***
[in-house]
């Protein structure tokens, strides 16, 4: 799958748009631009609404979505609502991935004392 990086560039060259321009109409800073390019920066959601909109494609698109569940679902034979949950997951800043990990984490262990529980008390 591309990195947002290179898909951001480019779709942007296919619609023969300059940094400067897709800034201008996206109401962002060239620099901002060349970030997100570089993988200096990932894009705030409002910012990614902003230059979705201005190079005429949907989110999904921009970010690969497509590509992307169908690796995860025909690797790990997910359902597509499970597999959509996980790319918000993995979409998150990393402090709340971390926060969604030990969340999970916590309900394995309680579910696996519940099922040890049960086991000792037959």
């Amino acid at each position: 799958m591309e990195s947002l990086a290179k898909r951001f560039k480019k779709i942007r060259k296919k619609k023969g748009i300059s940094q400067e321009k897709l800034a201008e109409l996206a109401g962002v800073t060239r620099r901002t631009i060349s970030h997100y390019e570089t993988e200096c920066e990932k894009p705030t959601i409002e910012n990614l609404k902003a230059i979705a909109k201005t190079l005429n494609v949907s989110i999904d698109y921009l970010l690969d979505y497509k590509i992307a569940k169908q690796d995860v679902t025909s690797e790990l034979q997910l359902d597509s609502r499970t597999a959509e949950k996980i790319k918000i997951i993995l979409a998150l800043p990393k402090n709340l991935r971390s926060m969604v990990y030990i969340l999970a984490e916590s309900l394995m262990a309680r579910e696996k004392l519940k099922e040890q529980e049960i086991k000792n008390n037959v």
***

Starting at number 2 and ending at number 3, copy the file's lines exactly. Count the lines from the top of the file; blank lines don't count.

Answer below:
């Protein structure tokens, strides 16, 4: 799958748009631009609404979505609502991935004392 990086560039060259321009109409800073390019920066959601909109494609698109569940679902034979949950997951800043990990984490262990529980008390 591309990195947002290179898909951001480019779709942007296919619609023969300059940094400067897709800034201008996206109401962002060239620099901002060349970030997100570089993988200096990932894009705030409002910012990614902003230059979705201005190079005429949907989110999904921009970010690969497509590509992307169908690796995860025909690797790990997910359902597509499970597999959509996980790319918000993995979409998150990393402090709340971390926060969604030990969340999970916590309900394995309680579910696996519940099922040890049960086991000792037959």
């Amino acid at each position: 799958m591309e990195s947002l990086a290179k898909r951001f560039k480019k779709i942007r060259k296919k619609k023969g748009i300059s940094q400067e321009k897709l800034a201008e109409l996206a109401g962002v800073t060239r620099r901002t631009i060349s970030h997100y390019e570089t993988e200096c920066e990932k894009p705030t959601i409002e910012n990614l609404k902003a230059i979705a909109k201005t190079l005429n494609v949907s989110i999904d698109y921009l970010l690969d979505y497509k590509i992307a569940k169908q690796d995860v679902t025909s690797e790990l034979q997910l359902d597509s609502r499970t597999a959509e949950k996980i790319k918000i997951i993995l979409a998150l800043p990393k402090n709340l991935r971390s926060m969604v990990y030990i969340l999970a984490e916590s309900l394995m262990a309680r579910e696996k004392l519940k099922e040890q529980e049960i086991k000792n008390n037959v």